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Yankees 2023 Roster Report Cards: Gleyber Torres

After a career year, Torres is heading into his final guaranteed season in Pinstripes.

New York Yankees v. Pittsburgh Pirates Photo by Joe Sargent/MLB Photos via Getty Images

Despite the constant rumors regarding Gleyber Torres’ future with the Yankees, Torres turned in a career year in 2023. He reestablished himself as one of the best second baseman in all of Major League Baseball, silencing any doubt about whether he belonged on the team. In the second half, Torres had a 144 wRC+, good for the second-highest mark at the position in the American League, behind only José Altuve.

Other than Aaron Judge, he was undeniably the team’s best hitter. Outside of June, Torres was extremely consistent all year, and showed more willingness to make adjustments than previous seasons. In terms of positive Yankees developments on the offensive side, none was more exciting than Gleyber’s. His grade for this season was well deserved:

Grade: B+

2023 Statistics: 158 games, 672 plate appearances, 25 home runs, 90 runs, 68 RBI, 13 stolen bases, .273/.347/.453, 123 wRC+, 3.2 fWAR, 10.0 BB%, 14.6 K%

2024 Contract Status: Final year of arbitration

There were two key holes in Gleyber’s offensive profile in the last few seasons that were holding him back. The first was his total lack of approach. When analyzing plate approach, typically I would say a hitter chased too much, or didn’t attack pitches in the heart of the zone enough, something along those lines. Torres just didn’t have an approach at all. At times he would go to the plate and be aggressive on the first fastball, and other times he would let it go right by him. He genuinely seemed to not have a plan, but that all changed this season.

There were marginal improvements in several areas that led to Torres’ overall increase in walks and drastic decrease in strikeouts. To start, he lowered his chase rate by 1.8 percentage points. When he did chase, he was much more willing to adjust his body to get a competitive swing off. In his career, he had never made contact on at least 60 percent of the pitches he chased, but that shot up to 64.6 percent this season. He showed a clear willingness to not let pitchers beat him close. More specifically, when he was in a hole, he committed to not getting beat by heaters. Here are a few examples:

Committing to this approach with two strikes forces pitchers to make high quality pitches with their breaking ball. If they challenge you with a heater, you have to be prepared. His willingness to hold his posture on pitches up in the zone this season was impressive. Gleyber used to get into the habit of taking the same swing regardless of the count. For the first time in recent memory, he knew when and how to adjust his leg kick or pace of his load to put himself in a position to hit.

According to Robert Orr’s SEAGER metric, which measures swing decision quality based on run value per count and location, Gleyber was in the 85th percentile. This means he had a balanced approach of not letting hittable pitches go by, and attacking pitches and getting his hacks off in the right counts. Much of this is mentality related, of course. But I can’t help but think his improved mechanics put him in a better mental state too. That mechanical piece was the second key improvement from his 2023 season.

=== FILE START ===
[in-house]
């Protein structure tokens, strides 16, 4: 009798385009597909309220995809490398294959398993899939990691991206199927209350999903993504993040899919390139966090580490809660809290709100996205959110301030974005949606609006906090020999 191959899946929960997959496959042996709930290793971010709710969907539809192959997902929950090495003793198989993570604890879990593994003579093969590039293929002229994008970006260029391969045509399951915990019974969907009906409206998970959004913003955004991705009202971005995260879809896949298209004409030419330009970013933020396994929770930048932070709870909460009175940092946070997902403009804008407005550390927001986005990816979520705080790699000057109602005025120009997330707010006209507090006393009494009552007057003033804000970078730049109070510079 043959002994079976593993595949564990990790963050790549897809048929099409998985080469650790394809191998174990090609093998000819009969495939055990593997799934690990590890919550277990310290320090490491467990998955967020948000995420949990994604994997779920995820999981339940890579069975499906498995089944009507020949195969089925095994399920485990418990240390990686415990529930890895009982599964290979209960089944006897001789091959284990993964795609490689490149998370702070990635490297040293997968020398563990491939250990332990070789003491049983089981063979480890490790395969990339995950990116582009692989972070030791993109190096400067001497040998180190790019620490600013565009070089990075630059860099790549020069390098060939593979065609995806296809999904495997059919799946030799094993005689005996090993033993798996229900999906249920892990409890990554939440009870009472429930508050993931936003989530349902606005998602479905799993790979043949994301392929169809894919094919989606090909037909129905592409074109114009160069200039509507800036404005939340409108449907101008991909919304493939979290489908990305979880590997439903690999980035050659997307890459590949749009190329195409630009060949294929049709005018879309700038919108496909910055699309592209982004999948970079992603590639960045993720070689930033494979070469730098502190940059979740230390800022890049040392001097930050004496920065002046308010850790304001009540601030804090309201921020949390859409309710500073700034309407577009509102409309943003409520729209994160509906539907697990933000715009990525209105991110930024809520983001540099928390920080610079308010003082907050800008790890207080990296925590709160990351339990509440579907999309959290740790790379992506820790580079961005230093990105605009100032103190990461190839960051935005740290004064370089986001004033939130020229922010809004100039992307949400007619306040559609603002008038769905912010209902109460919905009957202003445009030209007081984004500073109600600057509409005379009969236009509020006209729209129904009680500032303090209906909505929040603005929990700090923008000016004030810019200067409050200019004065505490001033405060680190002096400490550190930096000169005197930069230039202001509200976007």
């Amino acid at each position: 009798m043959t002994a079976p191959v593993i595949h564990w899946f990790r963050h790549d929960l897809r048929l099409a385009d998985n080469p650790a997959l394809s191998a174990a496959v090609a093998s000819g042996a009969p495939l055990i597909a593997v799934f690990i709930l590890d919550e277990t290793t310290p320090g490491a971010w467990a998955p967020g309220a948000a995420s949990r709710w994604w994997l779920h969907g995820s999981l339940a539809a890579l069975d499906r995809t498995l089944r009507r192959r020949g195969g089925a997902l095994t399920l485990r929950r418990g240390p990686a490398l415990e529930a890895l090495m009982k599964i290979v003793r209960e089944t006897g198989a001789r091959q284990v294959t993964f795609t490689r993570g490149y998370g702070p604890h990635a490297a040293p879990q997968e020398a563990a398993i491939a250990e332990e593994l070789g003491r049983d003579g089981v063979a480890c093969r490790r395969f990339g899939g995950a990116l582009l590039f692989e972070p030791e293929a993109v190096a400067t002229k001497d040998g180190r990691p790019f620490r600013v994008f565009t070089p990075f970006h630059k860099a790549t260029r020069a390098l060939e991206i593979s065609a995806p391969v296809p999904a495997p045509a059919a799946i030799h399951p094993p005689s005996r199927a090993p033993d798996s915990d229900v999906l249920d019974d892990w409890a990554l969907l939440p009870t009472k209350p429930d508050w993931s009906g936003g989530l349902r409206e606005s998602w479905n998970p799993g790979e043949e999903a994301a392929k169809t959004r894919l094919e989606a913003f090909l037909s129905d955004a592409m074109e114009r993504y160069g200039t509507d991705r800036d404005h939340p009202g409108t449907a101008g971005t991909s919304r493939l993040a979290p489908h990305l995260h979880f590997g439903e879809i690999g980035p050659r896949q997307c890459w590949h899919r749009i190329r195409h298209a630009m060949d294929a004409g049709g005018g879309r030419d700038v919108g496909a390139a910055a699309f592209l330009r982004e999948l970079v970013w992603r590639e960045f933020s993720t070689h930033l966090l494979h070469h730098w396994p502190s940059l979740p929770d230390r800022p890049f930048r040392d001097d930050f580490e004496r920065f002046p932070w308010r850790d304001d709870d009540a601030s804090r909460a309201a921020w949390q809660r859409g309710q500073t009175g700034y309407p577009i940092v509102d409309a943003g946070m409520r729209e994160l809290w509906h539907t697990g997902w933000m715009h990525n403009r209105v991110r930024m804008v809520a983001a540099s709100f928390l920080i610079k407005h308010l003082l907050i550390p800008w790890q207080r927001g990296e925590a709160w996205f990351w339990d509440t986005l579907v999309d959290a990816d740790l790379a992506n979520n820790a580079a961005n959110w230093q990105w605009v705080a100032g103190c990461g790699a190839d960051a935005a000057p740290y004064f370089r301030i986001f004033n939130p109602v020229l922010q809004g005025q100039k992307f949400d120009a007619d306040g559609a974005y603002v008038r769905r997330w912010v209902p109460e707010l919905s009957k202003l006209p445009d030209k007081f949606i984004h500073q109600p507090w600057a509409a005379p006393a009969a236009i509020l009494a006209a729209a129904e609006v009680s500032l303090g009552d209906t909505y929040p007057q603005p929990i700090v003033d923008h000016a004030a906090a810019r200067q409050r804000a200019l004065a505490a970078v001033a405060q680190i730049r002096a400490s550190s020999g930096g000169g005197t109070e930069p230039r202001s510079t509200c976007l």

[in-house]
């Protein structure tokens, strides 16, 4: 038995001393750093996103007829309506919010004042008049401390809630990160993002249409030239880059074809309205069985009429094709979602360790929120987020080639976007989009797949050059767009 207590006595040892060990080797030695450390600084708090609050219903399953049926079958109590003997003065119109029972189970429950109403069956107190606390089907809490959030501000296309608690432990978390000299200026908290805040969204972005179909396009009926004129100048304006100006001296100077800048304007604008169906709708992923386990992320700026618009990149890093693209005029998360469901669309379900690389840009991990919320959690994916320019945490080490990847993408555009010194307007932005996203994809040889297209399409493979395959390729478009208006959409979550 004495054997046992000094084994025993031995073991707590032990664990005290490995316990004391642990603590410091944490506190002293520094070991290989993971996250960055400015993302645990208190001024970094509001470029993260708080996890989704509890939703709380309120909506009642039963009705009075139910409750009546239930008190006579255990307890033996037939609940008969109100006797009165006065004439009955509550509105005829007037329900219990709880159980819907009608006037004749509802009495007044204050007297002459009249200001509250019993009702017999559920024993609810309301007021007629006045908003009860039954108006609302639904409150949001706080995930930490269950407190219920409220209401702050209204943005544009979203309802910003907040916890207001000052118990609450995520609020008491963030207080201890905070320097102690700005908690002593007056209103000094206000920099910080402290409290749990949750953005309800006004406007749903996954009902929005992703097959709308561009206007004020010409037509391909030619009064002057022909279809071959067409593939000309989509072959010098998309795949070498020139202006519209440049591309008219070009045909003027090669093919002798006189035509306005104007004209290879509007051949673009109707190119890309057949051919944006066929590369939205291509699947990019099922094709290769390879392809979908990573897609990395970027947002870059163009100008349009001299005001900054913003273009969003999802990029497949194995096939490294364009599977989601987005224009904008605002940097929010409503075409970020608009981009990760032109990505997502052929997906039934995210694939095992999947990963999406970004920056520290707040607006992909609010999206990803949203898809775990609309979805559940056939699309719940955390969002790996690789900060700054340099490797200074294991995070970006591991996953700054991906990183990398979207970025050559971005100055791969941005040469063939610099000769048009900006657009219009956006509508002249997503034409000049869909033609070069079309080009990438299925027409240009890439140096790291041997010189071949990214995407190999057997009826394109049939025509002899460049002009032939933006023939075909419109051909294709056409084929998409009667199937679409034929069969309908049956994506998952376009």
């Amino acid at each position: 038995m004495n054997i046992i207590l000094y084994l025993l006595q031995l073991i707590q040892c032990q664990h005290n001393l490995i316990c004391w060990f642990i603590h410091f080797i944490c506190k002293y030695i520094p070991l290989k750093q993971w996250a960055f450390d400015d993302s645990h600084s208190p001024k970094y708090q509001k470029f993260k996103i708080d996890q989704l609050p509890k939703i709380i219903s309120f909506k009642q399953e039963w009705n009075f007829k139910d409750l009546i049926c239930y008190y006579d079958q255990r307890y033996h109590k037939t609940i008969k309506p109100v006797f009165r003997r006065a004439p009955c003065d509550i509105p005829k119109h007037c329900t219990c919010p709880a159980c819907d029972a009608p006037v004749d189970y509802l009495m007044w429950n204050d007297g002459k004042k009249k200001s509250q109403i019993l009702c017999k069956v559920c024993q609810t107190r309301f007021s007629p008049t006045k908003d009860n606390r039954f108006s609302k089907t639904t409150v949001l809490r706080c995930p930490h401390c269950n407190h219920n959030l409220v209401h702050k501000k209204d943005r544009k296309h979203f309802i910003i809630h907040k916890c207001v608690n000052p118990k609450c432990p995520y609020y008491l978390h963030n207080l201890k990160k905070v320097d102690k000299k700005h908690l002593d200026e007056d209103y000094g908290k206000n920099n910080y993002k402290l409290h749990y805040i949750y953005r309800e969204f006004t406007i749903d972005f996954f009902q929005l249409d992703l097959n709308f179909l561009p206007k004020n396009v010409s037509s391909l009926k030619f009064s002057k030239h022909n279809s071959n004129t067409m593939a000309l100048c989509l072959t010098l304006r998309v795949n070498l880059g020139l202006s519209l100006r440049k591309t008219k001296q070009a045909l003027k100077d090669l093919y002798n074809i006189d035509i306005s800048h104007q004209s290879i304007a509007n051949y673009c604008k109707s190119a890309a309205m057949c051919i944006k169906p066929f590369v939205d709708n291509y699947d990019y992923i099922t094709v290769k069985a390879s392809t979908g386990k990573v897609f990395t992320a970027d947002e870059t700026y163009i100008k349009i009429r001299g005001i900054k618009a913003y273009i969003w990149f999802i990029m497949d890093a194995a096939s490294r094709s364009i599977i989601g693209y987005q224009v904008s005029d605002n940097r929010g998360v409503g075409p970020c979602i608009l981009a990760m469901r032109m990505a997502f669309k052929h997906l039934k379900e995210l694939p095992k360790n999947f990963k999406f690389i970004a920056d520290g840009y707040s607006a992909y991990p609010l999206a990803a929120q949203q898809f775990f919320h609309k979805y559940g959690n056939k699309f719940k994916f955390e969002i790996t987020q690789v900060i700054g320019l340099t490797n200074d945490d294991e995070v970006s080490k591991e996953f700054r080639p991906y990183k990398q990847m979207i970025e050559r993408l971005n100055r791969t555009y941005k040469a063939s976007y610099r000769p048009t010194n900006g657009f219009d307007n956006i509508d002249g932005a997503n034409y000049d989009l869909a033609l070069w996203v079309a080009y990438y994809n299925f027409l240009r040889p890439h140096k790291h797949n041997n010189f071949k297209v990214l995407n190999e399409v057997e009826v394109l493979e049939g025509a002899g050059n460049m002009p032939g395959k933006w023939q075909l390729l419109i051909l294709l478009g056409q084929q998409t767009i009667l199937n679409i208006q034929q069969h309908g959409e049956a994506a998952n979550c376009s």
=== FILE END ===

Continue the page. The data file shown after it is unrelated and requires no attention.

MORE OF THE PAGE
For the last two seasons in particular, Torres was a pedestal hitter. Before explaining what that means, I’ll show you. The swing below came on a heater right down the middle from June 2022. He hit the ball 102 mph, but it had little carry:

A pedestal sits on the ground, doesn’t move, and points directly perpendicular to the ground. It’s a static position. Some hitters, past Gleyber included, use a big leg kick but never create any stretch in their body, resulting in their center of mass hovering over their back foot directly perpendicular to the ground. Because of this, when they take their swing, their bat bath isn’t moving directly through the zone. Instead, it cuts off and works from the bottom of the zone through the top. Even on a fastball down the middle, Gleyber could only produce a long fly ball.

He nearly completely fixed this mechanical flaw this season. Adding the standard stride with no leg kick certainly helped. Varying movements like that can help reinforce the correct feel or stretch. By being in more athletic positions, his body was more adjustable than previous years. This, combined with improved swing decisions, is good explanation for how his profile improved so much.

Even after 2022, Gleyber felt like an obvious extension candidate. That feeling is only reinforced after 2023. There is no obvious heir apparent in the minor leagues. Oswald Peraza cannot be viewed as a guarantee. In next winter’s free agency, José Altuve and Ha-seong Kim are the best two alternatives, but Altuve likely won’t go anywhere, and Kim would be an offensive downgrade despite the fantastic defense. With the current state of the roster, the Yankees should work to retain one of their best hitters, even if he isn’t a superlative defender or baserunner.

There will be scarcity in the middle infield in free agency next year. If Torres has another fantastic season, he’ll enter as one of the best hitters available and likely garner a significant deal heading into his age 28 season. Of all the players on this roster, the urgency to extend him is the highest.